No international rescue for the bluefin tuna
A conference on endangered species has failed to ban the international trade in Atlantic bluefin tuna. Experts fear this spells the end for the endangered fish.
The conference of the Convention on International Trade in Endangered Species (CITES), which closed in Doha on Thursday, could not agree to a ban on international trade in Atlantic bluefin tuna. No limits will be set for the fish to end up in Japanese sushi.
The rejection in the Qatari capital has already been dubbed “Tunapocalypse Now”. Five species of hammerhead shark suffered a similar fate at the summit in Doha. They didn’t make it onto CITES’ ‘Appendix I’, the list of species in which international trade is banned. Fins of these sharks are a common ingredient in Asian soup, but the rest of their body is often tossed overboard.
Japan, which annually spends hundreds of millions of euros importing bluefin tuna, emerged as the victor in Doha. North African nations such as Libya and Tunisia, whose regimes profit from the tuna trade, were also satisfied with the convention’s outcome. The big losers are the US and the EU, even if some European countries, namely France, Spain and Malta, are home to sizable tuna industries that will doubtlessly have celebrated the convention’s results.
All things considered though, everybody loses. Scientists now regard, as a real possibility, the extinction of the Atlantic blue fin tuna and some species of shark. They have predicted a sudden and irreversible drop in population levels in the coming years. This happened to the, once immense, Atlantic cod population that used to live off the North American coast in the 1990s.
Environmental interest groups that had high hopes for the Doha conference were severely disappointed. Marine biologists and others experts were unanimous in condemning the outcome.
The CITES convention was the latest chapter in a 20 year long struggle to save the bluefin tuna. It was Monaco that took the initiative to propose the introduction of a ban at this month’s Doha conference. But internal bickering among EU countries proved an obstacle to its adoption. Some countries, including Spain, France and Malta, fought limitations on tuna fishing that would hurt local industry.
In Doha, the current state of affairs within the EU led to some remarkable incidents. After an EU parliamentary motion moved the conference in the direction of a trade ban, the EU seemed unified. A powerful bloc consisting of the US and the Europeans was emerging in favour of the ban.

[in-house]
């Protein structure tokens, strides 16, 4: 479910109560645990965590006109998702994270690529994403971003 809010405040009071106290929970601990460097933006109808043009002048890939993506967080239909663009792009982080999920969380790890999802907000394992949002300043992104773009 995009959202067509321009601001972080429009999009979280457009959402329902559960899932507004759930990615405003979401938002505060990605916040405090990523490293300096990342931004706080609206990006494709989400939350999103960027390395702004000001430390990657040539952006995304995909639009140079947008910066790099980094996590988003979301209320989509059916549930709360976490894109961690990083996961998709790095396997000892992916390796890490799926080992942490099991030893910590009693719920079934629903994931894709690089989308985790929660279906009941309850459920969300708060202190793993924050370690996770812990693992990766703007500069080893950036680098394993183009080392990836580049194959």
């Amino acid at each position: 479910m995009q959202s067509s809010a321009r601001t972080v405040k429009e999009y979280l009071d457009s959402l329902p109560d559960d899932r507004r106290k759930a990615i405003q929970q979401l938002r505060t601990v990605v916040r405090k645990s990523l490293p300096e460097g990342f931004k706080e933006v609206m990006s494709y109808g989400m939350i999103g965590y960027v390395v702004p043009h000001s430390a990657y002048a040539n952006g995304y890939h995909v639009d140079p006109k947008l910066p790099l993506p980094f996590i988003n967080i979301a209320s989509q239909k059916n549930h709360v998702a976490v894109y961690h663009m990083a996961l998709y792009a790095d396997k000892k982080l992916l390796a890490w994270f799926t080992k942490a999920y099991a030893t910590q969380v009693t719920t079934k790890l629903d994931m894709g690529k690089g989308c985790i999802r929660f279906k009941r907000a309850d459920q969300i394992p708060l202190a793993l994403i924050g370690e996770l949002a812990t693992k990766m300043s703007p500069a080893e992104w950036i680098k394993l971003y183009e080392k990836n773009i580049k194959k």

But it was not to be. Disputes within European circles led to a compromise that was far less stringent than the version proposed by Monaco. Meanwhile, Japan, represented by a delegation of dozens, devoted all its efforts to lobbying against the ban. “While Japan went around the world offering money, Europe was only occupied with itself,” is how Gerben-Jan Gerbrandy, European parliamentarian for the left-wing liberal D66 party, summed up the Japanese lobbying efforts.
Libya was another country that vehemently opposed the ban. The nation’s representative said other countries were conspiring against developing nations, and called scientific reports on the endangered tuna lies. Nonetheless, Libya was able to force a vote on both the EU and the Monaco proposal before any debate had taken place. The conference rejected both.
In the end, Doha did not see any debate of real significance regarding the bluefin,said international fishing consultant and tuna expert, Roberto Mielgo. “Everyone who knows what they are talking about can tell you the Libyan conspiracy theory is rubbish. Developing nations will not suffer from a ban on international trade. This is about conserving a shared resource that is being stolen from us under our very eyes.”
The events in Doha seem to confirm the inability of the global community to regulate conservation of fish populations. “We are courting disaster. What is happening to the bluefin tuna now can also happen to other species of tuna and fish in general,” said Henk Brus of Atuna, an international organisation that provides information to the tuna fishing industry. According to Brus, less endangered species of tuna like the yellowfin and bigeye are next in line. Even stocks of skipjack and bonito tuna, which now account for more than half of the global catch, are at risk in the long run.
Tuna fishing and trade can only continue to exist if international conservation continues to function, Brus said. He saw a silver lining of the Doha disaster in the fact that the blue fin tuna problem had now ended up in the court of regional conservation organisations like ICCAT.
Others did not share his optimism however. “It is over for the bluefin tuna,” tuna expert Mielgo said.